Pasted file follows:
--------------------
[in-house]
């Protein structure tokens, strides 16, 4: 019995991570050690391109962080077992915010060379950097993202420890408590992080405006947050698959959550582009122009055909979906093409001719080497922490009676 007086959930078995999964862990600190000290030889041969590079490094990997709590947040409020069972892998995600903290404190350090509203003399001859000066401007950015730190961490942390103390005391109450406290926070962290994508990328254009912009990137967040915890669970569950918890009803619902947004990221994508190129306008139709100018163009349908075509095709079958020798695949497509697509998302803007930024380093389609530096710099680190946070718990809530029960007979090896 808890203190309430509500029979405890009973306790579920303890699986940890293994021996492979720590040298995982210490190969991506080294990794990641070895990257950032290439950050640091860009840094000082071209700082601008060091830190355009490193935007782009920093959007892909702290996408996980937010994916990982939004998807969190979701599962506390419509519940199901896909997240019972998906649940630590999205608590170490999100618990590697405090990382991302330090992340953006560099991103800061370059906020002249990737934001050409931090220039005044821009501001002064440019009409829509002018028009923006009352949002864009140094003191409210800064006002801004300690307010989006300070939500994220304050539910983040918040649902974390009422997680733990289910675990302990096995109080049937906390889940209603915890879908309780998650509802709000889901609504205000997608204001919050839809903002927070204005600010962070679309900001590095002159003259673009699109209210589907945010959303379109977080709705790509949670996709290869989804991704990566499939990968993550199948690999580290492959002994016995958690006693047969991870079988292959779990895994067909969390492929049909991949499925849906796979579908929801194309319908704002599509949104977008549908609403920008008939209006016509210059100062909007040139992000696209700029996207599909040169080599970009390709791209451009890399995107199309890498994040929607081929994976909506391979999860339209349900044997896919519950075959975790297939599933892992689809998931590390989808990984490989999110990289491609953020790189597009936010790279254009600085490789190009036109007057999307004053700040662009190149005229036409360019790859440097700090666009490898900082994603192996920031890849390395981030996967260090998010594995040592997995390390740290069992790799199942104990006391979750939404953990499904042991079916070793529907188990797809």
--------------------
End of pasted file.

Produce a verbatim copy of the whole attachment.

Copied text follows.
[in-house]
């Protein structure tokens, strides 16, 4: 019995991570050690391109962080077992915010060379950097993202420890408590992080405006947050698959959550582009122009055909979906093409001719080497922490009676 007086959930078995999964862990600190000290030889041969590079490094990997709590947040409020069972892998995600903290404190350090509203003399001859000066401007950015730190961490942390103390005391109450406290926070962290994508990328254009912009990137967040915890669970569950918890009803619902947004990221994508190129306008139709100018163009349908075509095709079958020798695949497509697509998302803007930024380093389609530096710099680190946070718990809530029960007979090896 808890203190309430509500029979405890009973306790579920303890699986940890293994021996492979720590040298995982210490190969991506080294990794990641070895990257950032290439950050640091860009840094000082071209700082601008060091830190355009490193935007782009920093959007892909702290996408996980937010994916990982939004998807969190979701599962506390419509519940199901896909997240019972998906649940630590999205608590170490999100618990590697405090990382991302330090992340953006560099991103800061370059906020002249990737934001050409931090220039005044821009501001002064440019009409829509002018028009923006009352949002864009140094003191409210800064006002801004300690307010989006300070939500994220304050539910983040918040649902974390009422997680733990289910675990302990096995109080049937906390889940209603915890879908309780998650509802709000889901609504205000997608204001919050839809903002927070204005600010962070679309900001590095002159003259673009699109209210589907945010959303379109977080709705790509949670996709290869989804991704990566499939990968993550199948690999580290492959002994016995958690006693047969991870079988292959779990895994067909969390492929049909991949499925849906796979579908929801194309319908704002599509949104977008549908609403920008008939209006016509210059100062909007040139992000696209700029996207599909040169080599970009390709791209451009890399995107199309890498994040929607081929994976909506391979999860339209349900044997896919519950075959975790297939599933892992689809998931590390989808990984490989999110990289491609953020790189597009936010790279254009600085490789190009036109007057999307004053700040662009190149005229036409360019790859440097700090666009490898900082994603192996920031890849390395981030996967260090998010594995040592997995390390740290069992790799199942104990006391979750939404953990499904042991079916070793529907188990797809």